Investment insights from 1825 - Finding tomorrow's Unicorn

Lee Moran

This article may be of particular interest to high earners, prepared to accept high risk, who are looking for tax efficient routes to diversify their retirement nest eggs, and those wanting to reduce or defer a large tax bill.


The information in this blog or any response to comments should not be regarded as financial advice. If you’re unsure of any of the terminology used you should seek financial advice. Remember, the value of investments can go down as well as up, and could be worth less than what was paid in. Past performance is not a reliable guide to future performance. Tax rules and legislation can change and the value of tax benefits depends on your individual circumstances. The information is based on our understanding in August 2019.

Finding tomorrow’s Unicorn

In the venture capital industry, a unicorn is a term used to describe a start-up company whose value now exceeds $1 billion.

To be in at the start of a new company, providing funding to support what will hopefully be meteoric growth, is probably every investor’s dream. And to then see that start-up company go on to be listed on the stock exchange and become a household name. It’s exciting and offers the prospect of rich returns. The problem is that for every Facebook or Airbnb success, there will be hundreds of other start-ups that don’t make it. It’s a high risk and complicated area requiring great expertise.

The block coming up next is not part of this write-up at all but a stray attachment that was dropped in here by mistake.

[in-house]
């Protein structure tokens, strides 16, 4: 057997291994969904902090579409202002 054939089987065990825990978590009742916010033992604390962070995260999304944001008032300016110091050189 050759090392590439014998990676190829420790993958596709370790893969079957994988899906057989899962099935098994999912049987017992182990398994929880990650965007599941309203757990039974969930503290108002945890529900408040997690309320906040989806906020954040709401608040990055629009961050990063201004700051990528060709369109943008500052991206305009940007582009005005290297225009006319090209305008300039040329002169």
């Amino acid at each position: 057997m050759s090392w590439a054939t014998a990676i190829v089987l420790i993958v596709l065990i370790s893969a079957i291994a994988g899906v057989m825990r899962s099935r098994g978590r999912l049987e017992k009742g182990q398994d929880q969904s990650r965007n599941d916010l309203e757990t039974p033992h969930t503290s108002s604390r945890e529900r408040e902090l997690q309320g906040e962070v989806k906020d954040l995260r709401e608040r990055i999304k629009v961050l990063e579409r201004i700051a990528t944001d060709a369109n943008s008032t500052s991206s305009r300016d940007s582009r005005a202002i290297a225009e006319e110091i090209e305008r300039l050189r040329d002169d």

At 1825 our planners are qualified to provide advice on some of the more intricate, and high risk, investment products. Niche investments that offer the potential of long term capital growth and generous tax breaks. Complex investments, including Venture Capital Trusts and the Enterprise Investment Scheme, that incentivise investors with attractive tax benefits in recognition of the high risks associated. Let’s have a brief, introductory look at these investments.

Venture Capital Trusts

Venture Capital Trusts (VCTs) were introduced by the government on 6 April 1995, with the aim of supporting small and start-up businesses where funding from banks may be less forthcoming. Since then, VCTs have supported many businesses that have gone on to become household names, for example, restaurant chain, Five Guys, and property website, Zoopla, to name just two. The downside is that small start-up companies are very risky; venture capital investments do have high rates of failure.

A VCT is a company which invests in other companies, typically very small companies which are looking for further investment to help grow the business. And because investing in small, fledgling businesses is high risk, the government has provided VCTs with a number of tax efficient benefits.

  • Investors are able to contribute up to £200,000 per year into a VCT which would qualify for 30% income tax relief (capped at the investor’s income tax liability) up front, as long as the investment is held for five years